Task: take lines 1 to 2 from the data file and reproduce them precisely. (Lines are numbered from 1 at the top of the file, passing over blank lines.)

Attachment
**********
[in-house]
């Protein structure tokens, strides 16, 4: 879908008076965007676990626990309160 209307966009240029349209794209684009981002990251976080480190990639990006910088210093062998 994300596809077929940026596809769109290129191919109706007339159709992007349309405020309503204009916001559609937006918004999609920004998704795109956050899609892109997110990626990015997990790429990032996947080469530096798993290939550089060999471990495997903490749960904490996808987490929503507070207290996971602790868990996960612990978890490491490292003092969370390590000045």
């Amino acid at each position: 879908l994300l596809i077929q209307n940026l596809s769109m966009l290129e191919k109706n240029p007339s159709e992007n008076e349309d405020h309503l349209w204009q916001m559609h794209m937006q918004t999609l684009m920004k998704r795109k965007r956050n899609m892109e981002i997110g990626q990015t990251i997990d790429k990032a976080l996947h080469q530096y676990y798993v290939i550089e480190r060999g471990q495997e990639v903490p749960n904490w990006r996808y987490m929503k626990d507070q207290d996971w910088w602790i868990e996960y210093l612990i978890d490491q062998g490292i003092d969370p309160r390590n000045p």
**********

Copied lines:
[in-house]
């Protein structure tokens, strides 16, 4: 879908008076965007676990626990309160 209307966009240029349209794209684009981002990251976080480190990639990006910088210093062998 994300596809077929940026596809769109290129191919109706007339159709992007349309405020309503204009916001559609937006918004999609920004998704795109956050899609892109997110990626990015997990790429990032996947080469530096798993290939550089060999471990495997903490749960904490996808987490929503507070207290996971602790868990996960612990978890490491490292003092969370390590000045």